|Publication number||US4812695 A|
|Application number||US 06/897,132|
|Publication date||Mar 14, 1989|
|Filing date||Aug 15, 1986|
|Priority date||Aug 15, 1986|
|Publication number||06897132, 897132, US 4812695 A, US 4812695A, US-A-4812695, US4812695 A, US4812695A|
|Inventors||Millis V. Parshall|
|Original Assignee||Marathon Electric Manufacturing Corporation|
|Export Citation||BiBTeX, EndNote, RefMan|
|Patent Citations (19), Referenced by (28), Classifications (16), Legal Events (7)|
|External Links: USPTO, USPTO Assignment, Espacenet|
This invention relates to an annular stator core construction and particularly an annular stator core for a multiple pole exciter stator of the exciter for energizing an A.C. synchronous alternator.
The stator of an exciter for an A. C. alternator is formed with special mounting as an integrated assembly with the A. C. synchronous generator. The environmental and usage conditions require a solid rigid mounting of the stator. In the construction of the an integrated assembly, the exciter is preferably a small compact unit. The exciter generally should be such as to produce maximum power output, which requires maximum electrical and magnetic efficiency. Generally, the stators are formed as an annular member having internal coil supporting poles. The poles are formed with outer coil retaining heads, or tooth tips and the coils are wound in a more or less random manner directly on the poles. The laminated stator core is mounted within a supporting frame structure such as a conventional round frame or directly mounted to a supporting bracket.
U.S. Pat. No. 2,777,080 which issued Jan. 8, 1957 discloses a rectangular core structure having a pair of short poles to one side of the rectangular core and relatively long poles to the opposite major side of the rectangular core. Inner corner poles are located between the short and long side poles, each having a length essentially corresponding to that of the long side poles on the major axis of the rectangular core. The poles are similarly formed with well known integral coil retaining heads, requiring winding of the coil onto the poles in accordance with generally accepted present day commercial day practice.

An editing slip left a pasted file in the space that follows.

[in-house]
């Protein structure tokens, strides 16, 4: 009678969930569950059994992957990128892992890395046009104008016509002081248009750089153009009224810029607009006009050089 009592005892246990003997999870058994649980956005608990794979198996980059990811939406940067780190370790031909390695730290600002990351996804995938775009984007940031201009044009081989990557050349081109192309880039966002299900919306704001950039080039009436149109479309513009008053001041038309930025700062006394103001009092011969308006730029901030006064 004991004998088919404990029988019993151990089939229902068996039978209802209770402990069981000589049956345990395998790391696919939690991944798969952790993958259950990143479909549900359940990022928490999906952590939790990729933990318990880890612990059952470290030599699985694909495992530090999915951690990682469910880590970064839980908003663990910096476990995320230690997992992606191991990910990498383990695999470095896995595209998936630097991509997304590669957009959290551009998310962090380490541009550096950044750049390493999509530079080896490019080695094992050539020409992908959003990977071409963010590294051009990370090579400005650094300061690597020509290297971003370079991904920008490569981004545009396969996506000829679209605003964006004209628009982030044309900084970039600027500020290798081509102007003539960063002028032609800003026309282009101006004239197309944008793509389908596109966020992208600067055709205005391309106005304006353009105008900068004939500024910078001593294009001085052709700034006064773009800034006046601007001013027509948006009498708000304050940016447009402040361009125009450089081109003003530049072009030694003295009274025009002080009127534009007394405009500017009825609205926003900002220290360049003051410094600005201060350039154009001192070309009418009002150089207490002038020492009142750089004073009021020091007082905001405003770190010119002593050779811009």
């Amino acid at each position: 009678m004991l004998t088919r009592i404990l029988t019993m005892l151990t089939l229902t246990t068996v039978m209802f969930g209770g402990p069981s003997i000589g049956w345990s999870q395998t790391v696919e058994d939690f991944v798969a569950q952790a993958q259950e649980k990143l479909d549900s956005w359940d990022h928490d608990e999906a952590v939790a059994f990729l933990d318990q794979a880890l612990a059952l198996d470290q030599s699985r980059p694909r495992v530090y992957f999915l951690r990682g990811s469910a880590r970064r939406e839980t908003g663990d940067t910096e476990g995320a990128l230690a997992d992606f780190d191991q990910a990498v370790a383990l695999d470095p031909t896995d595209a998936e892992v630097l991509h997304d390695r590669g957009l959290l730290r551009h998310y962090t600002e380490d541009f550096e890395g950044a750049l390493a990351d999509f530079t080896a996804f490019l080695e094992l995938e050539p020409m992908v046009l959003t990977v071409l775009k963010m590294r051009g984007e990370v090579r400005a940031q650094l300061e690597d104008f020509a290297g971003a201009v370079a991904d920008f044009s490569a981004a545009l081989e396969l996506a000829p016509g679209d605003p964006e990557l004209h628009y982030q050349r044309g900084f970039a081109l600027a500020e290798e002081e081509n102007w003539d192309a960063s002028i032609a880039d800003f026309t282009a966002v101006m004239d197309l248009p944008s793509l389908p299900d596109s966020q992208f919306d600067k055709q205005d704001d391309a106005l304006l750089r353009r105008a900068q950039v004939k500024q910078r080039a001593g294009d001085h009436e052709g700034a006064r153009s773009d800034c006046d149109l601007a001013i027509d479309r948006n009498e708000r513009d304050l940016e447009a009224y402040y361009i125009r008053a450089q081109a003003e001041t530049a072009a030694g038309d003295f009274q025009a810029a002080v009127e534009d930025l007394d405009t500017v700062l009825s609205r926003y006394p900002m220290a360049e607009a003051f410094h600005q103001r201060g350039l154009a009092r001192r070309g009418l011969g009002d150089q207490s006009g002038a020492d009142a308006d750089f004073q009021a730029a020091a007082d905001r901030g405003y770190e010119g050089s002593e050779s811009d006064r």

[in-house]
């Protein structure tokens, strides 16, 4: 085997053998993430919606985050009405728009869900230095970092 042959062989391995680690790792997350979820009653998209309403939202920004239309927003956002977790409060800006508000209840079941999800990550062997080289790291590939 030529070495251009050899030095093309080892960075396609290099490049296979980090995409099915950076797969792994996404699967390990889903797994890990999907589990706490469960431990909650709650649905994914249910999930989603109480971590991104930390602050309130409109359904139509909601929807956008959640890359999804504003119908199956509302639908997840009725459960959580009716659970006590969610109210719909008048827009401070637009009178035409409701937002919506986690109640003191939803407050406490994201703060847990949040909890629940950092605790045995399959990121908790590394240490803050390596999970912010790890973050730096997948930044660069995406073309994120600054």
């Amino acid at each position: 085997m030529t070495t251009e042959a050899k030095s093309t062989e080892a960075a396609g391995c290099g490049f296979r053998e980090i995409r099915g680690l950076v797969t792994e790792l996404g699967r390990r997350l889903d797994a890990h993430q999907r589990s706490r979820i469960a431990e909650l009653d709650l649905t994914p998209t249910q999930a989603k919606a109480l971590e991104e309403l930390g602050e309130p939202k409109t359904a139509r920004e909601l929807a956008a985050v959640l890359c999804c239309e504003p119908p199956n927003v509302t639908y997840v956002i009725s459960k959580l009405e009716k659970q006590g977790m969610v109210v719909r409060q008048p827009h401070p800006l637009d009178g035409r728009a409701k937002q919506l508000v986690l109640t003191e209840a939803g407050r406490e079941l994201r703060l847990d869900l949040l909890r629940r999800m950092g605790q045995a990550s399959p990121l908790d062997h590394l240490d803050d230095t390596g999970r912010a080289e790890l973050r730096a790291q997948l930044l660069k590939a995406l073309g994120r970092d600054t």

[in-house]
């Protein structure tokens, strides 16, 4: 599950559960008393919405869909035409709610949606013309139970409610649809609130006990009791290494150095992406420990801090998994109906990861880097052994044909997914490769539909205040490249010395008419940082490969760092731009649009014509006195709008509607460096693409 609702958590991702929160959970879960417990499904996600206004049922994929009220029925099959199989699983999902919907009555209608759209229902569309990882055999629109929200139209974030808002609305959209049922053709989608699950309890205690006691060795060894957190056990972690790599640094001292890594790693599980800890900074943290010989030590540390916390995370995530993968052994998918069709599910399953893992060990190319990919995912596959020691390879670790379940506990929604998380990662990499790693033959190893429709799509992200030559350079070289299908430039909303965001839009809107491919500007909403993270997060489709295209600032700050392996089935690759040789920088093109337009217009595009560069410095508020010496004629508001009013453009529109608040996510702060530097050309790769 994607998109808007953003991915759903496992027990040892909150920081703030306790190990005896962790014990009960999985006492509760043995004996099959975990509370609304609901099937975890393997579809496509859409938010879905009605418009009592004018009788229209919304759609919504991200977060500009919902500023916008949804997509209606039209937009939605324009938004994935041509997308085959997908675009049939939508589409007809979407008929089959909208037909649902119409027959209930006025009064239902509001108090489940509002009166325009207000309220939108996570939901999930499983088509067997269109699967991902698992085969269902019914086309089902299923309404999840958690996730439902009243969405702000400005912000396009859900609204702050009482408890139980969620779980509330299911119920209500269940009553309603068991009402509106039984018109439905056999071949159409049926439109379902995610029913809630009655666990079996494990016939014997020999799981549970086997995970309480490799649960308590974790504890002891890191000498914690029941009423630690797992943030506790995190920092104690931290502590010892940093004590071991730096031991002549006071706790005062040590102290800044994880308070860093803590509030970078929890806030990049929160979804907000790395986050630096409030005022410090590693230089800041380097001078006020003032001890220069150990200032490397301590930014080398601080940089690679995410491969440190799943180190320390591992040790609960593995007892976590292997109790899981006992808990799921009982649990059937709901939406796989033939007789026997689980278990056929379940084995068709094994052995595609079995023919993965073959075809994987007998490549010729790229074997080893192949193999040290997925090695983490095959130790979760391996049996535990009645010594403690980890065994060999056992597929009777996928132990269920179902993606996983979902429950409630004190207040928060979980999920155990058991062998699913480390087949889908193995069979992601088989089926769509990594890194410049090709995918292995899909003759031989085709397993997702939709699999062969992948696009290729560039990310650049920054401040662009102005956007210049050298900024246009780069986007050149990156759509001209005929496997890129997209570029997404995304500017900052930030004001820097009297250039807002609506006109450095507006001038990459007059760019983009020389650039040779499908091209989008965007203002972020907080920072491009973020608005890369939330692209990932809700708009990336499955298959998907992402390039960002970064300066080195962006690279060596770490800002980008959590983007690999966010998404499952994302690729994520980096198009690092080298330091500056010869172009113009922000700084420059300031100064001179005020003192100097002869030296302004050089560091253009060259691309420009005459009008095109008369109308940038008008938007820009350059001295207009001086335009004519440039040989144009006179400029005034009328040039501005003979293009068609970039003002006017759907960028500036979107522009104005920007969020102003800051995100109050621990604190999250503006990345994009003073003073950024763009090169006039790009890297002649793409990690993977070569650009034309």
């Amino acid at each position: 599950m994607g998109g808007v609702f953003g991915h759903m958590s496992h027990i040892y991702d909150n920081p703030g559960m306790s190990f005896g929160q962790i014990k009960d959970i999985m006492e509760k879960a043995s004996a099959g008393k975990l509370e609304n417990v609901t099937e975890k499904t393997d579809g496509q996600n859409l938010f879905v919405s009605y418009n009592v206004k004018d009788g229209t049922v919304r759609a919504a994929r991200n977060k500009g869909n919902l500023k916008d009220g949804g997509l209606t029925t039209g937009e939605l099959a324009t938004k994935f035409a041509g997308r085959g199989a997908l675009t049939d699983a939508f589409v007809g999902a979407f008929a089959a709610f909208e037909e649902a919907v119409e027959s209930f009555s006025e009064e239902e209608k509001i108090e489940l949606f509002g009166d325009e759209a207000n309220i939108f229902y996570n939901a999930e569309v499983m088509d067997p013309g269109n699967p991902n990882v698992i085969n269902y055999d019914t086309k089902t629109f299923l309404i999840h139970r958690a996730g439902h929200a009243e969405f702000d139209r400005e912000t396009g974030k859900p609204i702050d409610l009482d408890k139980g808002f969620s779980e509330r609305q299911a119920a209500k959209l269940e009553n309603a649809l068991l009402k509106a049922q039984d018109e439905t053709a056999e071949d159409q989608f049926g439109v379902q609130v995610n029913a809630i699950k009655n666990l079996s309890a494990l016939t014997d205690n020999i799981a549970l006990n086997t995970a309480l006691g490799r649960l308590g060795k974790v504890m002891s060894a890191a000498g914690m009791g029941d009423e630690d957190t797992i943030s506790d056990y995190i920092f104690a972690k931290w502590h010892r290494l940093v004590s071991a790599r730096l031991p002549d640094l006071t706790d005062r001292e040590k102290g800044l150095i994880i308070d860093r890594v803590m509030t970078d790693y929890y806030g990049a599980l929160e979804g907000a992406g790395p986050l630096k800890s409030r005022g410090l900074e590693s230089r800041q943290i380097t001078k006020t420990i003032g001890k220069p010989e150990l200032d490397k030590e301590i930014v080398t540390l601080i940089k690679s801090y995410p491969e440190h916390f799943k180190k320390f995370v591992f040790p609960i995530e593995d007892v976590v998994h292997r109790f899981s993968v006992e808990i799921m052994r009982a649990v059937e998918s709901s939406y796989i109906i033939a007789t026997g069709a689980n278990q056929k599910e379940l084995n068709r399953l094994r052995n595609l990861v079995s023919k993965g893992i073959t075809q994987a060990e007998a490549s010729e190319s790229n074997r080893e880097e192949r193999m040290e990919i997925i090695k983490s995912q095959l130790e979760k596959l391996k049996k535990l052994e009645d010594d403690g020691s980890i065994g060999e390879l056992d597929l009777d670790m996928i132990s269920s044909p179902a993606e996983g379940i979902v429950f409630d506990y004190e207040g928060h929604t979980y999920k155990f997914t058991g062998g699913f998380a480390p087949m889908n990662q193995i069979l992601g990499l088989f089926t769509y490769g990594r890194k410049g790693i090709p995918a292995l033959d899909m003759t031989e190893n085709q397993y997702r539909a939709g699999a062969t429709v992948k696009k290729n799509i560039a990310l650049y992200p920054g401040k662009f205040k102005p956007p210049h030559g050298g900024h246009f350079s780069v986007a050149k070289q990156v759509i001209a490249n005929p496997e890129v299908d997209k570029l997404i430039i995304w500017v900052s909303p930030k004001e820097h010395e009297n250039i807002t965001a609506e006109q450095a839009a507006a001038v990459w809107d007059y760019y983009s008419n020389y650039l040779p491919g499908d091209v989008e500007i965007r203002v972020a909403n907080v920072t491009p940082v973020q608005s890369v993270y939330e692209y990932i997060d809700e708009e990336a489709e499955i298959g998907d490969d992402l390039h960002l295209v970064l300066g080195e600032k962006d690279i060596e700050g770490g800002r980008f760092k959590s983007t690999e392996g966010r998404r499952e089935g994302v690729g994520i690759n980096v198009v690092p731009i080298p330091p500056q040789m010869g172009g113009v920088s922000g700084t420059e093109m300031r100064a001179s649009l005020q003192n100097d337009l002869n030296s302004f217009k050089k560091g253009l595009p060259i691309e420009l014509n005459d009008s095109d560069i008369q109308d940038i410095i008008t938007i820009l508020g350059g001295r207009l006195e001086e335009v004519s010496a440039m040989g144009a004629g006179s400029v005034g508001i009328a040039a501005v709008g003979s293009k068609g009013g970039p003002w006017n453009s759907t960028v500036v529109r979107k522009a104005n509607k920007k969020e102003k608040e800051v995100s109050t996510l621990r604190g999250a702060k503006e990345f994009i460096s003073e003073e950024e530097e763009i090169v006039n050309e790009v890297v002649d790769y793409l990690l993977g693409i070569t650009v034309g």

U.S. Pat. No. 1,426,923 which issued Aug. 22, 1922 diagrammatically illustrates a somewhat similar construction with a plurality of equal length poles circumferentially distributed about an annular support. The poles have straight side and the structure for retaining the coils in place is not shown.
U.S. Pat. No. 2,907,904 which issued Oct. 6, 1959 discloses a circular core having a plurality of circumferentially distributed poles including relatively wide poles and narrow poles located between the wide poles. The poles are shortened slightly by chordal portions formed in the outer core portion adjacent the wide poles. The wide poles are formed with integral coil retaining heads for retaining of the wound coils while the relatively thin interpoles are shown with a constant cross section and special encircling retaining devices on each of the small poles to hold the coils. The adjacent poles have side groove portions to receive bridging magnetic members.
The prior art thus has provided a significant number of different types of pole construction for annular stator units with various means for locking of the coils onto the poles.
Although various systems have been provided, there is a need for a compact, high power exciter for optimum integration with an A.C. sychronous generator set and the like.
The present invention is particularly directed to a compact high powered stator construction particularly adapted for and forming a part of a generator exciter for operating of an A.C. sychronous alternator or like equipment. Generally in accordance with the teaching of the present invention, the exciter core is made as a subtantially rectangular and particularly square core structure. The core is a laminated structure formed of a plurality of like laminations. The core and square laminations have a circular inner opening with radial poles projecting inwardly from the periphery of the opening. Each of the poles is a straight sided pole member terminating at the inner end in a concave curved surface defining a circular opening for mating with a rotating rotor.